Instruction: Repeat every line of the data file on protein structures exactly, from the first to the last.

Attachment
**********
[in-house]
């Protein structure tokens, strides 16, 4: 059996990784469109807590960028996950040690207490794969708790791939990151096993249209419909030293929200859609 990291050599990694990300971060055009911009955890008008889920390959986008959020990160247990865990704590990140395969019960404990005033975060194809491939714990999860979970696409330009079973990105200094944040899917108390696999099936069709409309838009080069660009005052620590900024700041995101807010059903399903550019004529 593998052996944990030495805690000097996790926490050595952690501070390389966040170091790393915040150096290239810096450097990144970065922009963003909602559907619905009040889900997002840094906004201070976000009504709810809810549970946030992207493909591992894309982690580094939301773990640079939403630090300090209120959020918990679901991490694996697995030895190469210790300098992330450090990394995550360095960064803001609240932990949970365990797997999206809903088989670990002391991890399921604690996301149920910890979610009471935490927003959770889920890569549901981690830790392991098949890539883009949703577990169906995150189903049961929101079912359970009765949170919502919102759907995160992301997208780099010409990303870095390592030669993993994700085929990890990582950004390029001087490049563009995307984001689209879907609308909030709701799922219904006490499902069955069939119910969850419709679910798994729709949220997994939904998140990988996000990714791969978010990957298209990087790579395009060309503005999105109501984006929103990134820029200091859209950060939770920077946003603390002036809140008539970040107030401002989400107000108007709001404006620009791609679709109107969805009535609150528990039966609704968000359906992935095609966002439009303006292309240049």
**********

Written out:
[in-house]
């Protein structure tokens, strides 16, 4: 059996990784469109807590960028996950040690207490794969708790791939990151096993249209419909030293929200859609 990291050599990694990300971060055009911009955890008008889920390959986008959020990160247990865990704590990140395969019960404990005033975060194809491939714990999860979970696409330009079973990105200094944040899917108390696999099936069709409309838009080069660009005052620590900024700041995101807010059903399903550019004529 593998052996944990030495805690000097996790926490050595952690501070390389966040170091790393915040150096290239810096450097990144970065922009963003909602559907619905009040889900997002840094906004201070976000009504709810809810549970946030992207493909591992894309982690580094939301773990640079939403630090300090209120959020918990679901991490694996697995030895190469210790300098992330450090990394995550360095960064803001609240932990949970365990797997999206809903088989670990002391991890399921604690996301149920910890979610009471935490927003959770889920890569549901981690830790392991098949890539883009949703577990169906995150189903049961929101079912359970009765949170919502919102759907995160992301997208780099010409990303870095390592030669993993994700085929990890990582950004390029001087490049563009995307984001689209879907609308909030709701799922219904006490499902069955069939119910969850419709679910798994729709949220997994939904998140990988996000990714791969978010990957298209990087790579395009060309503005999105109501984006929103990134820029200091859209950060939770920077946003603390002036809140008539970040107030401002989400107000108007709001404006620009791609679709109107969805009535609150528990039966609704968000359906992935095609966002439009303006292309240049």